The Fourth Amendment of the United States Constitution guarantees the “right of the people to be secure in their persons, houses, papers, and effects, against unreasonable searches and seizures.” U.S. Const. amend. IV. “[T]he Fourth Amendment affords persons who are arrested the . . . distinct right to a judicial determination of probable cause ‘as a prerequisite to extended restraint of liberty following arrest.'” Lopez v. City of Chi., 464 F.3d 711, 718 (7th Cir. 2006) (quoting Gerstein v. Pugh, 420 U.S. 103, 114 (1975)). An arrest warrant is such a determination of probable cause. Id. An arresting officer may search an arrestee incident to the arrest “in order to find weapons and to search for and seize any evidence on the arrestee's person.” United States v. Thomas, 512 F.3d 383, 387 (7th Cir. 2008).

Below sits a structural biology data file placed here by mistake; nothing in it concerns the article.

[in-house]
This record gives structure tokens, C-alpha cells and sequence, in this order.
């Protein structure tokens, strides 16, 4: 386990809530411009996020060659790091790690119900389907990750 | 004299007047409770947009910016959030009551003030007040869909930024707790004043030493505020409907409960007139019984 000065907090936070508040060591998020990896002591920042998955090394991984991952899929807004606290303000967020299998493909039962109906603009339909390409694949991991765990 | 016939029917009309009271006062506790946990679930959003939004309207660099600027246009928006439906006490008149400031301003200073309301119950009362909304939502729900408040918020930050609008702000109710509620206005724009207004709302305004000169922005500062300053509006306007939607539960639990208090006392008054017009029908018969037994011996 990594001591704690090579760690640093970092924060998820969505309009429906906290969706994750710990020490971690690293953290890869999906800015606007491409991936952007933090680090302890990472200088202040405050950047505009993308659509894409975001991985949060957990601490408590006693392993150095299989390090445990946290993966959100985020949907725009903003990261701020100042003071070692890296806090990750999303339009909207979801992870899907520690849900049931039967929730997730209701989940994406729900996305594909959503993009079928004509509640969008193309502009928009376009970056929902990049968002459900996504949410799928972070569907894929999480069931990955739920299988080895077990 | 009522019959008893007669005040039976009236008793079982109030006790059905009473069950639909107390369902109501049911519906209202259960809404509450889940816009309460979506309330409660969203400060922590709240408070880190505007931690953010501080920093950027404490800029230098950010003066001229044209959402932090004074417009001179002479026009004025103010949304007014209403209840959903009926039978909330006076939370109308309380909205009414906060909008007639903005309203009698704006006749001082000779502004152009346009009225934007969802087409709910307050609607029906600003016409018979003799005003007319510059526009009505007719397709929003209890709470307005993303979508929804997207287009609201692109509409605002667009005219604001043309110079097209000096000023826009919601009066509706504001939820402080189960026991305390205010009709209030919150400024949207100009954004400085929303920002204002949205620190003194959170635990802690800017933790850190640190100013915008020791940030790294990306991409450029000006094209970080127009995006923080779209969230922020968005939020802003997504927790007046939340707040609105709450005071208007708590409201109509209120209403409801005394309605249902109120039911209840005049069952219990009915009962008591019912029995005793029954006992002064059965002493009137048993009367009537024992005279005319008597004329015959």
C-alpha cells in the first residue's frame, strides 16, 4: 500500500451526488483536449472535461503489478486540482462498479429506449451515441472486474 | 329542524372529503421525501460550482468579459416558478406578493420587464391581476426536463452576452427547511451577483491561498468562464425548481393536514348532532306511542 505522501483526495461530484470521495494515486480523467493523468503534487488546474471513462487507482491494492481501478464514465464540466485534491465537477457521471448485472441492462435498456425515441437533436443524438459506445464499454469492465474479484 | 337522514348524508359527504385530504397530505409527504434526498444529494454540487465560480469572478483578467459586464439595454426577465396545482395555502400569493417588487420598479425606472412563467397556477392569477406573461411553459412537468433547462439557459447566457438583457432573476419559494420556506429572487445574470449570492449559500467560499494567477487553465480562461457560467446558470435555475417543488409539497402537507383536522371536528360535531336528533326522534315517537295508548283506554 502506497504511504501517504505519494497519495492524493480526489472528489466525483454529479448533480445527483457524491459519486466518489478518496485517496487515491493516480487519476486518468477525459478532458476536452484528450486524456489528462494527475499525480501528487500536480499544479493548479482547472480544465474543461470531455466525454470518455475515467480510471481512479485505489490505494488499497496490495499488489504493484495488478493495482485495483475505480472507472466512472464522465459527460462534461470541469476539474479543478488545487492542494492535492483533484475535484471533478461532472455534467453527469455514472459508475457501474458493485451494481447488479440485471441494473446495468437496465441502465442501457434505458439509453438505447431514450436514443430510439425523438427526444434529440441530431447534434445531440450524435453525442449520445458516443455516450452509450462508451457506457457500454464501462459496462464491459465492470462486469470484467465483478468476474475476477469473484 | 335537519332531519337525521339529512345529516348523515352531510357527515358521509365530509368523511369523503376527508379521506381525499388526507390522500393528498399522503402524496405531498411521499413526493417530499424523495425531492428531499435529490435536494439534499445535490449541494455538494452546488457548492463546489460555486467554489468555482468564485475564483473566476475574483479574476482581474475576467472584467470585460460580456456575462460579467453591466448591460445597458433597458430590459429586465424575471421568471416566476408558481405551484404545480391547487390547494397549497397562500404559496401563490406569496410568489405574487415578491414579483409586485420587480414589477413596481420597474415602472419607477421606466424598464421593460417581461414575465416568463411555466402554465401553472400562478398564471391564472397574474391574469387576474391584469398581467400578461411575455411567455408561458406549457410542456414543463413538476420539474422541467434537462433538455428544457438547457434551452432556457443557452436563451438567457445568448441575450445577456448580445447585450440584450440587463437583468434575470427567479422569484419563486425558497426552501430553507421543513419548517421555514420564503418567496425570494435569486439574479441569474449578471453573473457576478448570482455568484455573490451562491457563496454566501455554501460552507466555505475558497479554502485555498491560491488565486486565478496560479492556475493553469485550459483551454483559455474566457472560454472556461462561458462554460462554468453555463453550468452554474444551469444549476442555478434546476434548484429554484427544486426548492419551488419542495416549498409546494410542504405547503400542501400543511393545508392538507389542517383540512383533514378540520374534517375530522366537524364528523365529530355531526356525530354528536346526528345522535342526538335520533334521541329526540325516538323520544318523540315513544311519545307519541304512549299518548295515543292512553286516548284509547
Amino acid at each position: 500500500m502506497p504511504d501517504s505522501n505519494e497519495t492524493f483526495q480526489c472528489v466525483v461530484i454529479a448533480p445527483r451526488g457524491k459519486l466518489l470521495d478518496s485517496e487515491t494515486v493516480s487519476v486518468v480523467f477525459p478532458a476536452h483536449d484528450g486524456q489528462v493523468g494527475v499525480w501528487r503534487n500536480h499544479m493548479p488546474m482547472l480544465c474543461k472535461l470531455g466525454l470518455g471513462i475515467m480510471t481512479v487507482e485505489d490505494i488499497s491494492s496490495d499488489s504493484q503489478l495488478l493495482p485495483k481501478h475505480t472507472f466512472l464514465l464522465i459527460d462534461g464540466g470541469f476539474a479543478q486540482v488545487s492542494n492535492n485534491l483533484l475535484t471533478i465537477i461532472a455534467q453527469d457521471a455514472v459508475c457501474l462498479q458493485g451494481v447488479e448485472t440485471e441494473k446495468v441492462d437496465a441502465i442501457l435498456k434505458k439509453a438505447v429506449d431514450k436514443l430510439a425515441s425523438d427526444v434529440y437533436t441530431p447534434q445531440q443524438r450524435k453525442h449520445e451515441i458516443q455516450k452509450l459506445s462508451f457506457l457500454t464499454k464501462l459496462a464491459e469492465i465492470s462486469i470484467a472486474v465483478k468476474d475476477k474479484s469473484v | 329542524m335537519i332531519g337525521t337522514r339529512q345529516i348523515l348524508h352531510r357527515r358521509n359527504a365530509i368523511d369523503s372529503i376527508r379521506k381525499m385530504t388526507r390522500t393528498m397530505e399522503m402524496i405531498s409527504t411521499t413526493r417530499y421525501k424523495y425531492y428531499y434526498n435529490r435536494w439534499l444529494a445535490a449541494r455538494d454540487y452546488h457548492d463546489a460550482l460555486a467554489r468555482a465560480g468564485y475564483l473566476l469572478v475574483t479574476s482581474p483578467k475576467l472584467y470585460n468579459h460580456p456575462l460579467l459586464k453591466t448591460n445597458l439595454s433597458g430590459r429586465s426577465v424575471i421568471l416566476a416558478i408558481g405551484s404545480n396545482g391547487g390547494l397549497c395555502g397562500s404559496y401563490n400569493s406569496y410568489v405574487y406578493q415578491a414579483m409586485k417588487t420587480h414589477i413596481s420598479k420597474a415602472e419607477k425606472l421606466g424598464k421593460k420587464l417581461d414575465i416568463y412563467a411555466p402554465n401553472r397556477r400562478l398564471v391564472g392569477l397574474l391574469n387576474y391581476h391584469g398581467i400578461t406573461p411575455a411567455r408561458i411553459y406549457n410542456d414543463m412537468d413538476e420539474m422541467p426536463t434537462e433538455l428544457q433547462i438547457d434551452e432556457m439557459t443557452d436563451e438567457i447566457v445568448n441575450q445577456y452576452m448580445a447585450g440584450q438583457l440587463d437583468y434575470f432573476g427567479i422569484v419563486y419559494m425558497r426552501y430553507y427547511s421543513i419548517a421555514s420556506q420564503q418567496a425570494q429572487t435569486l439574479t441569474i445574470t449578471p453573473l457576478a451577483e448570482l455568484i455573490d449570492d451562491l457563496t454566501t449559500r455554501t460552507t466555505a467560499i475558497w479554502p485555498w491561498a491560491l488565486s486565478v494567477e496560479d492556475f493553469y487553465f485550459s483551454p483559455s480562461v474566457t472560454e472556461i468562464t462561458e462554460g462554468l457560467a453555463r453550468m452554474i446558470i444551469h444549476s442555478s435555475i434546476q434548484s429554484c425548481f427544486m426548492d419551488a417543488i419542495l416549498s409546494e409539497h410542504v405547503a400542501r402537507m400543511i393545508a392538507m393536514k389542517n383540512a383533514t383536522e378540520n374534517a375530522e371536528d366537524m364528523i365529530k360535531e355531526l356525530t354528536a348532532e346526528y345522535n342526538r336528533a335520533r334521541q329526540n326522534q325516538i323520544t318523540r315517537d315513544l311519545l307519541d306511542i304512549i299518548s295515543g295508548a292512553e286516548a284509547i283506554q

It is undisputed that the police had a warrant for the Defendant's arrest. The Defendant does not challenge the validity of the warrant. Instead, the Defendant maintains that his seizure violated the Fourth Amendment because “the Government did not prove that the police could identify the individual coming out the back door of the home and that it turned out being Joshua Mackin after the seizure is not sufficient to justify the seizure.” (Br. in Supp. 5, ECF No. 146.) The Defendant does not identify at what point in the mere moments it took for the Defendant to exit the house and for Officer Brown to order him to stop that Officer Brown had to be sure of the Defendant's identity, or what level of certainty was constitutionally required. The Defendant's Memorandum of Law in support of his Motion to Suppress does not contain any case citations related to the issue of identification. The majority of the Defendant's analysis relates to the issue of whether the police were required to obtain a second warrant-a search warrant-to enter the residence where ...